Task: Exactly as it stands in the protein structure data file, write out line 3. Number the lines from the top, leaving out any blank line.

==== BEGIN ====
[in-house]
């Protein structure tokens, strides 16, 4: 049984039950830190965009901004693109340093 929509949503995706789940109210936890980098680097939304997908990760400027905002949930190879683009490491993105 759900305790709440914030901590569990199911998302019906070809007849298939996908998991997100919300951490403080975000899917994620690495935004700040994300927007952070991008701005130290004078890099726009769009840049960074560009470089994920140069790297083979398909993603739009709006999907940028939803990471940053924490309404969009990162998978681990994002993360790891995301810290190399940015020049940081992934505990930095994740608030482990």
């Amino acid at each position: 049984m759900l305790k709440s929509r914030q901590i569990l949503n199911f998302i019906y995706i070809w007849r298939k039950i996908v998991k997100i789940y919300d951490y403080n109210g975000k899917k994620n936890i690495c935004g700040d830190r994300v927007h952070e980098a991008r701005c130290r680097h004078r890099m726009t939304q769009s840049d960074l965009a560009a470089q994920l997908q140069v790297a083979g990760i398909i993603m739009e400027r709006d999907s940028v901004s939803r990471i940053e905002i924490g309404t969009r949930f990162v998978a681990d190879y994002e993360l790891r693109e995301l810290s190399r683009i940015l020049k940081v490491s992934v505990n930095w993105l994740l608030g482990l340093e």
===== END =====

């Amino acid at each position: 049984m759900l305790k709440s929509r914030q901590i569990l949503n199911f998302i019906y995706i070809w007849r298939k039950i996908v998991k997100i789940y919300d951490y403080n109210g975000k899917k994620n936890i690495c935004g700040d830190r994300v927007h952070e980098a991008r701005c130290r680097h004078r890099m726009t939304q769009s840049d960074l965009a560009a470089q994920l997908q140069v790297a083979g990760i398909i993603m739009e400027r709006d999907s940028v901004s939803r990471i940053e905002i924490g309404t969009r949930f990162v998978a681990d190879y994002e993360l790891r693109e995301l810290s190399r683009i940015l020049k940081v490491s992934v505990n930095w993105l994740l608030g482990l340093e």